In Sparta with his uncle? Yet I see
    Divine Orestes is not here with me.”

  140. Guido Cavalcanti, whom Benvenuto da Imola calls “the other eye of Florence,”⁠—alter oculus Florentiæ tempore Dantis. It is to this Guido that Dante addresses the sonnet, which is like the breath of Spring, beginning:⁠—

    “Guido, I wish that Lapo, thou, and I
    Could be by spells conveyed, as it were now,
    Upon a barque, with all the winds that blow,
    Across all seas at our good will to hie.”

    He was a poet of decided mark, as may be seen by his “Song of Fortune,” quoted in note 107, and the Sonnet to Dante, note 1125. But he seems not to have shared Dante’s admiration for Virgil, and to have been more given to the study of philosophy than of poetry. Like Lucentio in “The Taming of the Shrew” he is

    “So devote to Aristotle’s ethics
    As Ovid be an outcast quite abjured.”

    Boccaccio, Decameron, VI 9, praises him for his learning and other good qualities; “for over and beside his being one of the best Logitians, as those times not yielded a better,” so runs the old translation, “he was also a most absolute Natural Philosopher, a very friendly Gentleman, singularly well spoken, and whatsoever else was commendable in any man was no way wanting in him.” In the same Novella he tells this anecdote of him:⁠—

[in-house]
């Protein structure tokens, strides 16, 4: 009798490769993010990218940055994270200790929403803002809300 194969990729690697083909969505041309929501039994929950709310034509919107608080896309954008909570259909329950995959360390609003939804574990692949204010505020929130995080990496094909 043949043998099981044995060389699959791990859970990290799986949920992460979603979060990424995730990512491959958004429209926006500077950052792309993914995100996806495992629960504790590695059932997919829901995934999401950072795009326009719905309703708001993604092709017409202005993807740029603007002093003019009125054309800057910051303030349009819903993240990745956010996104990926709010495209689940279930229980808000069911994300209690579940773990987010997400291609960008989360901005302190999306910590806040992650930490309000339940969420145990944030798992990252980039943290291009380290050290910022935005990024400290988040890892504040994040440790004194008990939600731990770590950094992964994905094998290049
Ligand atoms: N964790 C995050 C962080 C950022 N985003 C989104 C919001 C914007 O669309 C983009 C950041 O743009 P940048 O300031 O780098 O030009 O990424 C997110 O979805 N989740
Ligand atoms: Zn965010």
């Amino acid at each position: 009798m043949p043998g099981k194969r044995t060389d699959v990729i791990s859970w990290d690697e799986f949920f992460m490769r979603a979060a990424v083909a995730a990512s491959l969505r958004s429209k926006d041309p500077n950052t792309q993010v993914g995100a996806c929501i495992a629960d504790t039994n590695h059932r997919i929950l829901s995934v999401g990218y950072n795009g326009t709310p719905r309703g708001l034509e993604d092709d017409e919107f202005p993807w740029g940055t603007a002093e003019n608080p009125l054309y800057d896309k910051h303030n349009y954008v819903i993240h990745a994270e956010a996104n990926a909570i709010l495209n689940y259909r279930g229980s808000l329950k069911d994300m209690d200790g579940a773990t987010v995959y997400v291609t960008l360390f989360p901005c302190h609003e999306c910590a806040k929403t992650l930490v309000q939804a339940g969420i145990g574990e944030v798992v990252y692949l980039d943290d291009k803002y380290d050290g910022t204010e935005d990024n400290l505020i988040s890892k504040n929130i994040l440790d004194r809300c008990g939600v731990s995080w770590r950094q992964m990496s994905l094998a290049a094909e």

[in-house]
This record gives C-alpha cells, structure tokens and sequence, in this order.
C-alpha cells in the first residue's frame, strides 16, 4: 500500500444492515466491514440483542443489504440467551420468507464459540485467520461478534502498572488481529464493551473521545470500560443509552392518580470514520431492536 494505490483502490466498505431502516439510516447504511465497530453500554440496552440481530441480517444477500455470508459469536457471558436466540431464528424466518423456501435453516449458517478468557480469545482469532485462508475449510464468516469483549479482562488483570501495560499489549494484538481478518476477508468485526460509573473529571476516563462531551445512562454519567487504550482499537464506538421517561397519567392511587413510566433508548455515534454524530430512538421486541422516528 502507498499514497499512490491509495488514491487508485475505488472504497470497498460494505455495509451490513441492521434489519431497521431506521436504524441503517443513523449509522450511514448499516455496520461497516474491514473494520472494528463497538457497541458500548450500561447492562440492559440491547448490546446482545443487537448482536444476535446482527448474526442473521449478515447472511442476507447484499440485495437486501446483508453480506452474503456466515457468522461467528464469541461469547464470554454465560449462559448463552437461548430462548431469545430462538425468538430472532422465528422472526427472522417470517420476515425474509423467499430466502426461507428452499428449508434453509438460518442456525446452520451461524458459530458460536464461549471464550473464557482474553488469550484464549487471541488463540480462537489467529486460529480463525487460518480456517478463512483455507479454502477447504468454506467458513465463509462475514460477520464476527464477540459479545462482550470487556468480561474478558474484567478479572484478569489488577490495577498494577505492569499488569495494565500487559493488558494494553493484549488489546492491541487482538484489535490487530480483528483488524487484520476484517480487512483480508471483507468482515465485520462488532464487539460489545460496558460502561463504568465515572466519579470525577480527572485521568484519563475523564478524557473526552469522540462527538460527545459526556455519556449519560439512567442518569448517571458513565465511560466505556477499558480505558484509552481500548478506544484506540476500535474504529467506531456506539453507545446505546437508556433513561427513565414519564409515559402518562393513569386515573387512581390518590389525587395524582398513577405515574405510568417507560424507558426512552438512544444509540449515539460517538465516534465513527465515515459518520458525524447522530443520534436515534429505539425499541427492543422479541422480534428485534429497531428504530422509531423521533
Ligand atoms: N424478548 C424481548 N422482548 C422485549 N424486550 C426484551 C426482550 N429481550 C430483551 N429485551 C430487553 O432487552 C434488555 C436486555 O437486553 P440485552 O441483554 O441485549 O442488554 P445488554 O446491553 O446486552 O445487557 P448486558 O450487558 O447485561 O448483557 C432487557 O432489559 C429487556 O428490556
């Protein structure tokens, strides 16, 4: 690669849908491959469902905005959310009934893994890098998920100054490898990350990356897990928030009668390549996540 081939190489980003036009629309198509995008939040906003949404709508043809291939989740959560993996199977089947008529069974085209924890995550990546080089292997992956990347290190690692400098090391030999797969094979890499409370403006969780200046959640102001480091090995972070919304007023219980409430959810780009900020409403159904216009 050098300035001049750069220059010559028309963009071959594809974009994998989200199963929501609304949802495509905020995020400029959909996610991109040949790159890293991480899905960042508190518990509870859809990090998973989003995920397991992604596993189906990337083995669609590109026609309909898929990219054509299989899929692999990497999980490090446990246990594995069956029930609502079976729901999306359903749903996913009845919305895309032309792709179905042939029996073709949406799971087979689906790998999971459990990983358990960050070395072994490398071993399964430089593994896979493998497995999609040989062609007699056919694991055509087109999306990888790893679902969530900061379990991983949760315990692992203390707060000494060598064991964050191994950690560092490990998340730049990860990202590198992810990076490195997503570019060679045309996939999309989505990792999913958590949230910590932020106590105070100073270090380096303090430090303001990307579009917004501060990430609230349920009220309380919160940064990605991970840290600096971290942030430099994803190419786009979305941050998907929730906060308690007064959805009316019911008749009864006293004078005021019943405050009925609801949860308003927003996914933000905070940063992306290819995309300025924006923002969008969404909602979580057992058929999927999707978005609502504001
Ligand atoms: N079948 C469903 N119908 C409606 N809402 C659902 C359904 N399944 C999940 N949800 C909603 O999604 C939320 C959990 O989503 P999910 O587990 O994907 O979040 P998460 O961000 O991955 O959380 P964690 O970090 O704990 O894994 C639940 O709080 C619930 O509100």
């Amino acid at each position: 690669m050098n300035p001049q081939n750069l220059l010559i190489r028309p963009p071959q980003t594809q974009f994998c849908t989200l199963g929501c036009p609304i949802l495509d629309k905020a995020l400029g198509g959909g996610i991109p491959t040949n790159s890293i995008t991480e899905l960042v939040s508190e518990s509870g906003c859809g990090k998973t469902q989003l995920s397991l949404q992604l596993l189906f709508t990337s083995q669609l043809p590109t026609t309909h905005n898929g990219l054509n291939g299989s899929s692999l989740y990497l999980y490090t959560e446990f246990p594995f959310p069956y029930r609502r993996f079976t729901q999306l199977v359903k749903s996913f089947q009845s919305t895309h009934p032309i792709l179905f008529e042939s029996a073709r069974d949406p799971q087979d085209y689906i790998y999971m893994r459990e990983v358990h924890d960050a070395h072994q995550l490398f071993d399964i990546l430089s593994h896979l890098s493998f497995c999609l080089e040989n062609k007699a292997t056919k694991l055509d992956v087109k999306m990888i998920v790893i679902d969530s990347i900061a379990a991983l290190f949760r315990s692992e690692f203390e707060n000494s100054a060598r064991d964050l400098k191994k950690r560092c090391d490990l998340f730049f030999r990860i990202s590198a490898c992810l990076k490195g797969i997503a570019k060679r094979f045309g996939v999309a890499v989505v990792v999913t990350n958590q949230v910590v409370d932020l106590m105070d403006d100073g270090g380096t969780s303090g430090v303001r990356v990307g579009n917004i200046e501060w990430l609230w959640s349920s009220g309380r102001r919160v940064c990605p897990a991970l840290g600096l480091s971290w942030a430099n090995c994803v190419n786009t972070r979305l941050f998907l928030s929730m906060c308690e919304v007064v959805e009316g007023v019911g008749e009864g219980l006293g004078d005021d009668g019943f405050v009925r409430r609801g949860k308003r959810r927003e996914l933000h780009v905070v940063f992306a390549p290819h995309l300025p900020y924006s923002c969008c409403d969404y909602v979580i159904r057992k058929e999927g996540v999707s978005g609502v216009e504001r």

“It chanced upon a day that Signior Guido, departing from the Church of Saint Michael d’ Horta, and passing along by the Adamari, so far as to Saint John’s Church, which evermore was his customary walk: many goodly Marble Tombs were then about the said Church, as now adays are at Saint Reparata, and divers more beside. He entring among the Columns of Porphiry, and the other Sepulchers being there, because the door of the Church was shut: Signior Betto and his Company came riding from Saint Reparata, and espying Signior Guido among the Graves and Tombs, said, ‘Come, let us go make some jests to anger him.’ So putting the Spurs to their Horses they rode apace towards him; and being upon him before hee perceived them, one of them said, ‘Guido, thou refusest to be one of our society, and seekest for that which never was: when thou hast found it, tell us, what wilt thou do with it?’